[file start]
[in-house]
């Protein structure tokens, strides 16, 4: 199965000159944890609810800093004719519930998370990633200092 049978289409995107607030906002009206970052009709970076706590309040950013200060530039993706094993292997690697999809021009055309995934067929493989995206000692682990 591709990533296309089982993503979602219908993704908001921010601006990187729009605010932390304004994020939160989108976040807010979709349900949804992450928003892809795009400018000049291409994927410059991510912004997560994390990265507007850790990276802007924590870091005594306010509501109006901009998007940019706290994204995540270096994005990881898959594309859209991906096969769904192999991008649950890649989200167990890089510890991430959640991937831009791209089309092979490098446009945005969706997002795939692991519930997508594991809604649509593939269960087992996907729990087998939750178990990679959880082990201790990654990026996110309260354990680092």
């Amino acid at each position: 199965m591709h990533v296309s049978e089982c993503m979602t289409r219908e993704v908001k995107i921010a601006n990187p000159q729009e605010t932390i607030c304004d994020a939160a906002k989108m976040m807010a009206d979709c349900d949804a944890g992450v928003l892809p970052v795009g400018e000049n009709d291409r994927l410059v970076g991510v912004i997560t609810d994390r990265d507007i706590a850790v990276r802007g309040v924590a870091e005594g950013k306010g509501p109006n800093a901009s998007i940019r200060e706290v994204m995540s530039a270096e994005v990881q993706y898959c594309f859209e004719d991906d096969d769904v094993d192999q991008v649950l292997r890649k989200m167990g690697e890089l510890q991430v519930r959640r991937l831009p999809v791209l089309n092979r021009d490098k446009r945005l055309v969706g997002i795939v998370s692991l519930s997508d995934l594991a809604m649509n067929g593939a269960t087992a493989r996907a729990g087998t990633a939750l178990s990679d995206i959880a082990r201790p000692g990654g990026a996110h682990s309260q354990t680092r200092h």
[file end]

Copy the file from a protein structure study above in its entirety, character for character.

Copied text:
[in-house]
């Protein structure tokens, strides 16, 4: 199965000159944890609810800093004719519930998370990633200092 049978289409995107607030906002009206970052009709970076706590309040950013200060530039993706094993292997690697999809021009055309995934067929493989995206000692682990 591709990533296309089982993503979602219908993704908001921010601006990187729009605010932390304004994020939160989108976040807010979709349900949804992450928003892809795009400018000049291409994927410059991510912004997560994390990265507007850790990276802007924590870091005594306010509501109006901009998007940019706290994204995540270096994005990881898959594309859209991906096969769904192999991008649950890649989200167990890089510890991430959640991937831009791209089309092979490098446009945005969706997002795939692991519930997508594991809604649509593939269960087992996907729990087998939750178990990679959880082990201790990654990026996110309260354990680092």
């Amino acid at each position: 199965m591709h990533v296309s049978e089982c993503m979602t289409r219908e993704v908001k995107i921010a601006n990187p000159q729009e605010t932390i607030c304004d994020a939160a906002k989108m976040m807010a009206d979709c349900d949804a944890g992450v928003l892809p970052v795009g400018e000049n009709d291409r994927l410059v970076g991510v912004i997560t609810d994390r990265d507007i706590a850790v990276r802007g309040v924590a870091e005594g950013k306010g509501p109006n800093a901009s998007i940019r200060e706290v994204m995540s530039a270096e994005v990881q993706y898959c594309f859209e004719d991906d096969d769904v094993d192999q991008v649950l292997r890649k989200m167990g690697e890089l510890q991430v519930r959640r991937l831009p999809v791209l089309n092979r021009d490098k446009r945005l055309v969706g997002i795939v998370s692991l519930s997508d995934l594991a809604m649509n067929g593939a269960t087992a493989r996907a729990g087998t990633a939750l178990s990679d995206i959880a082990r201790p000692g990654g990026a996110h682990s309260q354990t680092r200092h």